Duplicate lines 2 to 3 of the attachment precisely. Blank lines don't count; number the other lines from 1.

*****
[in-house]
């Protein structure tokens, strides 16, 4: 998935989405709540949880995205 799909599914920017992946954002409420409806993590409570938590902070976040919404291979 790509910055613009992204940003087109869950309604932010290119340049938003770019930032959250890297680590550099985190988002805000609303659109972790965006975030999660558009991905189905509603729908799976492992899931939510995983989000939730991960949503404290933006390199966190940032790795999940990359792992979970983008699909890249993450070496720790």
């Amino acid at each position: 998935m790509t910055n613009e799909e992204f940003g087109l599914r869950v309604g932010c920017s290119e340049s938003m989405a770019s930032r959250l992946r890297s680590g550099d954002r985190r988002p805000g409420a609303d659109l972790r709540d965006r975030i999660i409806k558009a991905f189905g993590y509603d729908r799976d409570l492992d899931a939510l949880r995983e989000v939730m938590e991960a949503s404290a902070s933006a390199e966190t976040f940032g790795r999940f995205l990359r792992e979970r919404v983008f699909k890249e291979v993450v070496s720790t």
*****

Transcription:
């Protein structure tokens, strides 16, 4: 998935989405709540949880995205 799909599914920017992946954002409420409806993590409570938590902070976040919404291979 790509910055613009992204940003087109869950309604932010290119340049938003770019930032959250890297680590550099985190988002805000609303659109972790965006975030999660558009991905189905509603729908799976492992899931939510995983989000939730991960949503404290933006390199966190940032790795999940990359792992979970983008699909890249993450070496720790």
């Amino acid at each position: 998935m790509t910055n613009e799909e992204f940003g087109l599914r869950v309604g932010c920017s290119e340049s938003m989405a770019s930032r959250l992946r890297s680590g550099d954002r985190r988002p805000g409420a609303d659109l972790r709540d965006r975030i999660i409806k558009a991905f189905g993590y509603d729908r799976d409570l492992d899931a939510l949880r995983e989000v939730m938590e991960a949503s404290a902070s933006a390199e966190t976040f940032g790795r999940f995205l990359r792992e979970r919404v983008f699909k890249e291979v993450v070496s720790t």